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Going the Distance

Reaching Remote Peoples of China with God's Word

Scripture portions distributed to the homeless
73 year-old Yan Hanquan, one of the original translators of the East Lisu New Testament, is overjoyed to see his work finally come to fruition. Photo by UBSCP/Yeo Tan Tan.

In thanksgiving ceremonies last fall, church leaders unveiled the newly translated Bible for the Miao and the New Testament for the East Lisu people. The ceremony for the East Lisu was held in one of the area's largest churches, Taogu Village Church, high up in the mountains of Yunnan province. Taogu Village Church, sitting more than a mile above sea level, is the birthplace of the East Lisu Church. It had been more than 100 years since a missionary first presented the gospel to the East Lisu people. Getting the New Testament in their language was a long time coming.

On that day, people came great distances in hopes of getting a personal copy of Scripture. A group of choir members said they walked 12 hours to reach the church in time for the ceremony. Some, knowing the church would be filled beyond its capacity, brought their own benches and stools so they could sit outside and be part of the celebration.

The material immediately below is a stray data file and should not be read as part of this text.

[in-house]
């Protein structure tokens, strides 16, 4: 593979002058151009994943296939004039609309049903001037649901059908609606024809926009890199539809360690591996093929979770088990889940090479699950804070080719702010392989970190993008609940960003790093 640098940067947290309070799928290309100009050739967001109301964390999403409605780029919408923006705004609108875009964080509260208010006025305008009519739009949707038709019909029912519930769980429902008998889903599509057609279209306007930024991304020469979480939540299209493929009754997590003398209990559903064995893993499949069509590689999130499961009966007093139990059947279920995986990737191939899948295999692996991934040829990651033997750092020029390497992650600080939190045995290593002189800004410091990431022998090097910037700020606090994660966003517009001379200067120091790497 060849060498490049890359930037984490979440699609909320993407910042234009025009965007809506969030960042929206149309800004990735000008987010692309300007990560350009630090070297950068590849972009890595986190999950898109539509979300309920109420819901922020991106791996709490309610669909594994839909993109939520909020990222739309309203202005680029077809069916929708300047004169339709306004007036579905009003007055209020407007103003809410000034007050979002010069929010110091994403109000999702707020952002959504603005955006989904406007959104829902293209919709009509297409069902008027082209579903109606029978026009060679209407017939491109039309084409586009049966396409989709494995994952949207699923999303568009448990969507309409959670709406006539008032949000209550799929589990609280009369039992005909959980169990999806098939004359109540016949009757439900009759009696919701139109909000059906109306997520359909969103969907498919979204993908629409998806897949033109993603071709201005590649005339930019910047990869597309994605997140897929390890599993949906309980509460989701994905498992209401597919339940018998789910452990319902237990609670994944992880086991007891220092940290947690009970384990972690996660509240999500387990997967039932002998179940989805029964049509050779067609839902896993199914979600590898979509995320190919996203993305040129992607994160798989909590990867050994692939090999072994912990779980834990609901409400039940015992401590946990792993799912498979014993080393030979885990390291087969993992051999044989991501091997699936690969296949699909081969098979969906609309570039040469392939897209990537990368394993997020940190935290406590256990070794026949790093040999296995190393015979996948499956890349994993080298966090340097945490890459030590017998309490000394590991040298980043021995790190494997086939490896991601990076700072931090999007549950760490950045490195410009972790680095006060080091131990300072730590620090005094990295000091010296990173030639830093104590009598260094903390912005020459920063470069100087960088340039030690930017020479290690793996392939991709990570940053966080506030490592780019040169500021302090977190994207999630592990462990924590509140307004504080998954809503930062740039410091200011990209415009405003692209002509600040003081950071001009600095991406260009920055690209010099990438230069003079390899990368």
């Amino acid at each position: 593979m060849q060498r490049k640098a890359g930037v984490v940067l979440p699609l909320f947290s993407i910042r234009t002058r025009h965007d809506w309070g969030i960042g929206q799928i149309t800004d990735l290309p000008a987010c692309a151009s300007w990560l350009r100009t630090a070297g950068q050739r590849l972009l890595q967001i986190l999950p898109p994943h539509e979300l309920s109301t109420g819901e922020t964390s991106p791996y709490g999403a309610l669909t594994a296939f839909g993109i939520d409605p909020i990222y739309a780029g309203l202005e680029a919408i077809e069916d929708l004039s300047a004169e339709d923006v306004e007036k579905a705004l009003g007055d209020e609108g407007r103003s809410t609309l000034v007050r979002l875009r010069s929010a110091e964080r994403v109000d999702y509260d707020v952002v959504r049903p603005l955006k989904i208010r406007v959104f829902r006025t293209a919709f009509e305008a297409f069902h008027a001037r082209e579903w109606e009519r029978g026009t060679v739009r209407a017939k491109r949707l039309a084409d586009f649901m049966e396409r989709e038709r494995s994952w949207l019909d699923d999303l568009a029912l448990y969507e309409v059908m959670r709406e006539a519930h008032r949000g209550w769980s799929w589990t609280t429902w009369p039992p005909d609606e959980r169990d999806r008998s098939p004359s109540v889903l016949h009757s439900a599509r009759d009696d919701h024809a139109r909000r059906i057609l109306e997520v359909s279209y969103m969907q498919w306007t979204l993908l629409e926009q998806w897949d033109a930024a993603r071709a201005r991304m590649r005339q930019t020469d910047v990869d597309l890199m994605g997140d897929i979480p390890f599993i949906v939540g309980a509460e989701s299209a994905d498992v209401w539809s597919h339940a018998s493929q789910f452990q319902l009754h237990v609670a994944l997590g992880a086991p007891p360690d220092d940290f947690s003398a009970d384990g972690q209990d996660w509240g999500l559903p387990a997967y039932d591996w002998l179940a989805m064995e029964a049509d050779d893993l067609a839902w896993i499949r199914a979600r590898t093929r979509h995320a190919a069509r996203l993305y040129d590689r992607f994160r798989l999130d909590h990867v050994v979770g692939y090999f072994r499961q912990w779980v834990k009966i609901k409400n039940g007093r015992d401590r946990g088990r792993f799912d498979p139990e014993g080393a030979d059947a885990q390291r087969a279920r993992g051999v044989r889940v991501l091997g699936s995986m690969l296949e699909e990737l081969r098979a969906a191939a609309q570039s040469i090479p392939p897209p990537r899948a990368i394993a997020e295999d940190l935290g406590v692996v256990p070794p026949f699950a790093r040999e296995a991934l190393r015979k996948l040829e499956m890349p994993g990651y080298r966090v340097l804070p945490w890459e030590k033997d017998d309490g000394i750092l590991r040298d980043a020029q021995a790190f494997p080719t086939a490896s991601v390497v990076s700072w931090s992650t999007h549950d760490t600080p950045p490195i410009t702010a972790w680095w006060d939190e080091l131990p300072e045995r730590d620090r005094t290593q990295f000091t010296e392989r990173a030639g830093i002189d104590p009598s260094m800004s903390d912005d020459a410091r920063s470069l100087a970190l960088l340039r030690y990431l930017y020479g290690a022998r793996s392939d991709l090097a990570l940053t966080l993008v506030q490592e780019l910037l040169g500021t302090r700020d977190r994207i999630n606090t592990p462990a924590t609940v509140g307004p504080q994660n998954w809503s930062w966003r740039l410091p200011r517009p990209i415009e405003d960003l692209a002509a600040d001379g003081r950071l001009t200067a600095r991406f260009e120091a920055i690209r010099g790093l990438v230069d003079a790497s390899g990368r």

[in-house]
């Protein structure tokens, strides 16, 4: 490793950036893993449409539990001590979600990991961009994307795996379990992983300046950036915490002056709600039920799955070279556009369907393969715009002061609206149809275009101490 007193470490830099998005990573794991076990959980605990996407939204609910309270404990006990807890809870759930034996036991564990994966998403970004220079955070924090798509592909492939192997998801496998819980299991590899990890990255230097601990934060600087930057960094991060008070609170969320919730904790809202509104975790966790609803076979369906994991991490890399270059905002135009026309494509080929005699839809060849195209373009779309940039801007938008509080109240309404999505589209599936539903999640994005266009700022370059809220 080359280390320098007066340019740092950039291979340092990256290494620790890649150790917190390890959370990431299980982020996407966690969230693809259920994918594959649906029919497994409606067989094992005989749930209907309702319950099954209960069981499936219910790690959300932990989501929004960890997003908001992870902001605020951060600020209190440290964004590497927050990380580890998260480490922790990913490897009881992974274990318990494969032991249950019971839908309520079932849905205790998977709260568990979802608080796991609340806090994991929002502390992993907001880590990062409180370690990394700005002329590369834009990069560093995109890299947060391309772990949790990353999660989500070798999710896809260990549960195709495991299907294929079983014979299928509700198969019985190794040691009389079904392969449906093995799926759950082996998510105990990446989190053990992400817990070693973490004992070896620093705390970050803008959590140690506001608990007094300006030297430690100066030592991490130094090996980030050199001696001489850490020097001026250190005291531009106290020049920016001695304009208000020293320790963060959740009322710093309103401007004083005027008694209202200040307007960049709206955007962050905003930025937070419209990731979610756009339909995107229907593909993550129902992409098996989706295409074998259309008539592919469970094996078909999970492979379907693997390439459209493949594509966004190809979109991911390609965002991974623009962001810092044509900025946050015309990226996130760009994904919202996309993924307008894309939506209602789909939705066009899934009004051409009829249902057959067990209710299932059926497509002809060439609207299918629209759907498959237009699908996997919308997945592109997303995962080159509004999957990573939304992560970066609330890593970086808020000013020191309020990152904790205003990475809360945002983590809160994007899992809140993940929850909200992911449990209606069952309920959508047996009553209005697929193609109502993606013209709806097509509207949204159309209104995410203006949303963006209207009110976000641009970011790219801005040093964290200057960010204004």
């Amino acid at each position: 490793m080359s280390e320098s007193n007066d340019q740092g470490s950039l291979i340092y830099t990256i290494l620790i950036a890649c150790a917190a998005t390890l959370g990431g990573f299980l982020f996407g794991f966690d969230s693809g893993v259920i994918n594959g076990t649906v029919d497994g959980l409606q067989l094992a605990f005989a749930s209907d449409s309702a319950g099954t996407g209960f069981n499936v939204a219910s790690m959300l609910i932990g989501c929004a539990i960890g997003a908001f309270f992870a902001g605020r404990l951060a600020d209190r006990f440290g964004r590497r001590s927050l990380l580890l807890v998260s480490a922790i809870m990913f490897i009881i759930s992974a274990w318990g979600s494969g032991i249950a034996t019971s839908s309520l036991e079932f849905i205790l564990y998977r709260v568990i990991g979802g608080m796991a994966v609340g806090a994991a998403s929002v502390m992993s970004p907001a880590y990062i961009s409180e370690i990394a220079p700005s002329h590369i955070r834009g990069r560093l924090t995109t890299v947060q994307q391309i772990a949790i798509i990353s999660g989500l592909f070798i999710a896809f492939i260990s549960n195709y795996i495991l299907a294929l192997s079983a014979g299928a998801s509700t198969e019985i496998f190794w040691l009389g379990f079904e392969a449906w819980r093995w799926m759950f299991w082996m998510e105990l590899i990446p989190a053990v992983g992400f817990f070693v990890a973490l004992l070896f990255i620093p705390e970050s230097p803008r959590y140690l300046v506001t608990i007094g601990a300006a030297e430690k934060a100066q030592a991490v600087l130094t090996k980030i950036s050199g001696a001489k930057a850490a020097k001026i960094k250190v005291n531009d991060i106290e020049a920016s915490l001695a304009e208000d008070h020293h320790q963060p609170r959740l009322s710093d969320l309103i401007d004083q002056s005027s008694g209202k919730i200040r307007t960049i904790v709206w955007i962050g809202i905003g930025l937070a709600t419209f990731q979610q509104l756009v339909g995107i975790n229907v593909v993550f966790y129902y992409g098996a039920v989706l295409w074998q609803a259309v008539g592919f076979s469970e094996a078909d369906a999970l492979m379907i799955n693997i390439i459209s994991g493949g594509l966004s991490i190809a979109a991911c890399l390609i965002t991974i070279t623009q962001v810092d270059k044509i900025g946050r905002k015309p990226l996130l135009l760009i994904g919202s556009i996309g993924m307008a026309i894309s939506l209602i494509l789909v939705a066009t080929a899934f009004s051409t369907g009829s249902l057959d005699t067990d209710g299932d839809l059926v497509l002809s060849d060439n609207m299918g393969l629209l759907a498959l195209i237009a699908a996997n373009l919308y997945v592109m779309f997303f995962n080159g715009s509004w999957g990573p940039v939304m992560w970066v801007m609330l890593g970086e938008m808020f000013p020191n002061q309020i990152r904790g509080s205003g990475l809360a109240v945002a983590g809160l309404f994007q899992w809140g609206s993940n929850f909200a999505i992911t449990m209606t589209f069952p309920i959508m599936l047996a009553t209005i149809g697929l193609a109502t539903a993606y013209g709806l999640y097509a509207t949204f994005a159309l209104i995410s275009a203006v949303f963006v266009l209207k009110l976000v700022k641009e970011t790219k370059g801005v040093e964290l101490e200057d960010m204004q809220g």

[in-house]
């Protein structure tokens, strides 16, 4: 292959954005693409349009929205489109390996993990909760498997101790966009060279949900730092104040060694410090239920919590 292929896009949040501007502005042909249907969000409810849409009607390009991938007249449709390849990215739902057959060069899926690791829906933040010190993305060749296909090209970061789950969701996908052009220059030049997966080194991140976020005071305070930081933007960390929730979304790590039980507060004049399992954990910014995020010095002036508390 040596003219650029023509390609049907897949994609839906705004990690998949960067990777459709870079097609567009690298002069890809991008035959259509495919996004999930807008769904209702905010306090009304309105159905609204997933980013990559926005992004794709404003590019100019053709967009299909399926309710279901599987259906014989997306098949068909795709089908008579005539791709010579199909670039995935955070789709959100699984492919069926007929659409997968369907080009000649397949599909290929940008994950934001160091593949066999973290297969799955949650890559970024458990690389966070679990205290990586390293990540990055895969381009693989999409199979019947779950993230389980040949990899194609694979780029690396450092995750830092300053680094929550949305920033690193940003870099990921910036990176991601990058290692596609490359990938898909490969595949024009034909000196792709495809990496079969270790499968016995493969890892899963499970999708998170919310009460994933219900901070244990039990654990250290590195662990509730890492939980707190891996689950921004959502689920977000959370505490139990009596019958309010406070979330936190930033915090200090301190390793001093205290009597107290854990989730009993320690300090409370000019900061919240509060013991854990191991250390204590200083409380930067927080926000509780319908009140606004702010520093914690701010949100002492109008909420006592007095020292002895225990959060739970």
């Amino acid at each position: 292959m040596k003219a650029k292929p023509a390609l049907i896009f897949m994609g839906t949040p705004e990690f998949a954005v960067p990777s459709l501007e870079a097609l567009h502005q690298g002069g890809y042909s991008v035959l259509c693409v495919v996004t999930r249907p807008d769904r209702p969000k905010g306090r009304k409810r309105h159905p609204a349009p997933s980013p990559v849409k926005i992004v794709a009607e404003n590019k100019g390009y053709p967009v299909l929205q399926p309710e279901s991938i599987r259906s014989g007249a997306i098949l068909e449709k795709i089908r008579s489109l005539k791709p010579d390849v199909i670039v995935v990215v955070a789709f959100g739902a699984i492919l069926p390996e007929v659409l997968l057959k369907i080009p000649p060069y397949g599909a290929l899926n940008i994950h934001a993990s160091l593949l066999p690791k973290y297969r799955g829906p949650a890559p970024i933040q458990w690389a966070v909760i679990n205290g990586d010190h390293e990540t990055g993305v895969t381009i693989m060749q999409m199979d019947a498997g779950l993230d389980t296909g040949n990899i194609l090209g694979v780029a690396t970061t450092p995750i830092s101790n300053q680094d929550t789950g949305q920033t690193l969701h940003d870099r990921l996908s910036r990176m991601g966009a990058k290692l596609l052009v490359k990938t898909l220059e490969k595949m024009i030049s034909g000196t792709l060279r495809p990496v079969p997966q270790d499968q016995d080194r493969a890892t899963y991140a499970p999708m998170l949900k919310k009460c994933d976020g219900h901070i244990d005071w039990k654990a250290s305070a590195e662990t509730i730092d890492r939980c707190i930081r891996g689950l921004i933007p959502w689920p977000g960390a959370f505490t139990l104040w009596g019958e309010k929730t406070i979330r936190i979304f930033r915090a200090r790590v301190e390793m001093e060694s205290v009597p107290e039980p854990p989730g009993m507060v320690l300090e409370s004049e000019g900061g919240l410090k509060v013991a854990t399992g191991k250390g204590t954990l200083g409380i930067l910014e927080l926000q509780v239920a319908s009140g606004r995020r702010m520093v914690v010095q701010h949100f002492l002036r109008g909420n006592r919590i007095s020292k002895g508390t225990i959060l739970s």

One of those on hand to receive a copy of the New Testament was 73-year-old Yang Hanquan. When translation efforts began on the East Lisu New Testament in 1984, most of the six members of the translation team were elderly men. Hanquan was the youngest and today is the only surviving member of that early team.

The Rev. Yong Haiwen, a fourth-generation Christian and a pastor to the East Lisu people, held the New Testament with reverence. “I am now holding the New Testament that for generations my ancestors had hoped to see,” he said.

As a pastor and member of the translation team, Haiwen knows the problems of not having Scripture in people's heart language. He explained that when people hear the Bible in their own language, the stories become much more relevant to them.

“In the course of translating God's Word, I am particularly fond of Luke 14.15-24, ‘The Parable of the Feast.' To read this parable in East Lisu speaks volumes. The parable [speaks] about throwing a great feast, marriage ceremonies, buying a field and oxen. We can relate to all these activities as they are close to our East Lisu customs,” said Yong.

hands with Bible

In a country with 55 minority languages, translation is no easy task. Learn about the history of Bible translation in China — a project 1,400 years in the making. | Read More »

So many languages

Prior to publishing these translations, the Big Flowery Miao and the East Lisu did not have God's Word in the languages they speak every day. (The Miao New Testament has been available since 1917.) They are not alone. Of the 516 people groups in China, more than 82 percent of them (according to the Joshua Project) are considered unreached by God's Word, and one of the main reasons they remain unreached is the language barrier. The Bible has been available in Mandarin since 1819. But Mandarin is not the heart language of all 1.3 billion Chinese. In fact, there are 55 other languages in China, besides Mandarin — the official language — and countless dialects of the languages used by the 55 minority groups. Many members of minority people groups, such as the East Lisu, simply don't speak Mandarin.